The light that enters the observer’s eye is brought to a good focus on the retina by a lens. A small fraction of the light incident on the retina is reflected and passes – a second time – through the optics of the eye. On the return path of the light, the beam-splitter now plays its functional role. The reflected image would normally return to a focus at the light source. But the beam-splitter divides the returning beam so that a portion of it is brought to focus in a measurement plane to one side of the apparatus. Using a very fine slit in the measurement plane, with a photodetector behind it, Campbell and Gubisch measured the reflected light and used the measurements of the reflected light to infer the shape of the image on the retinal surface.

What part of the eye reflects the image? In Figure 2.5 we see a cross-section of the peripheral retina. In normal vision, the image is focused on the retina at the level of the photoreceptors. The light measured by Campbell and Gubisch probably contains components from several different planes at the back of the eye. Thus, their measurements probably underestimate the quality of the image at the level of the photoreceptors.

Figure 2.6 shows several examples of Campbell and Gubisch’s measurements of the light reflected from the eye when the observer is looking at a very fine line. The different curves show measurements for different pupil sizes. When the pupil was wide open (top, 6.6mm diameter) the reflected light is blurred more strongly than when the pupil is closed (middle, 2.0mm). Notice that the measurements made with a large pupil opening are less noisy; when the pupil is wide open more light passes into the eye and more light is reflected, improving the quality of the measurements.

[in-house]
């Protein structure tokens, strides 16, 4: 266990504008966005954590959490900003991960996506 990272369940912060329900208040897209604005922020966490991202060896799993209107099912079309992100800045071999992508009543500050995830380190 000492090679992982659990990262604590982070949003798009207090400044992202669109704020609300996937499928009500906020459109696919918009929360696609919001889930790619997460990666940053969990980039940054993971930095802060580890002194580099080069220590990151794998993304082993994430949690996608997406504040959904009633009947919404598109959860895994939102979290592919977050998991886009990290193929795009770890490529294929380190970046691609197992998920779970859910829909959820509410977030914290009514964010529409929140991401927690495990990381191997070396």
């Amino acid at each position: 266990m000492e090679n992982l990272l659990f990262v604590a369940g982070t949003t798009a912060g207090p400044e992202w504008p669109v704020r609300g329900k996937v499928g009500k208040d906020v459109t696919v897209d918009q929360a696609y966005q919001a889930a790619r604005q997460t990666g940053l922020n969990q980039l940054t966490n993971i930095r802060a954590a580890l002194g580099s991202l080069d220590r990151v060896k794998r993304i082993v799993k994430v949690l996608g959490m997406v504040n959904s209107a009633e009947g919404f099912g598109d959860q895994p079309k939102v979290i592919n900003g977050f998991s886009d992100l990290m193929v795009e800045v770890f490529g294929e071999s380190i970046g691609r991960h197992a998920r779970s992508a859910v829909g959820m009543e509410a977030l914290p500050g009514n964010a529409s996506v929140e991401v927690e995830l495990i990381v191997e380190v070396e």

The light measured in Figure 2.6 passed through the optical elements of the eye twice, while the retinal image passes through the optics only once. It follows that the spread in these curves is wider than the spread we would observe had we measured at the retina. How can we use these doublepass measurements to estimate the blur at the retina? To solve this problem, we must understand the general features of their experiment. It is time for some theory.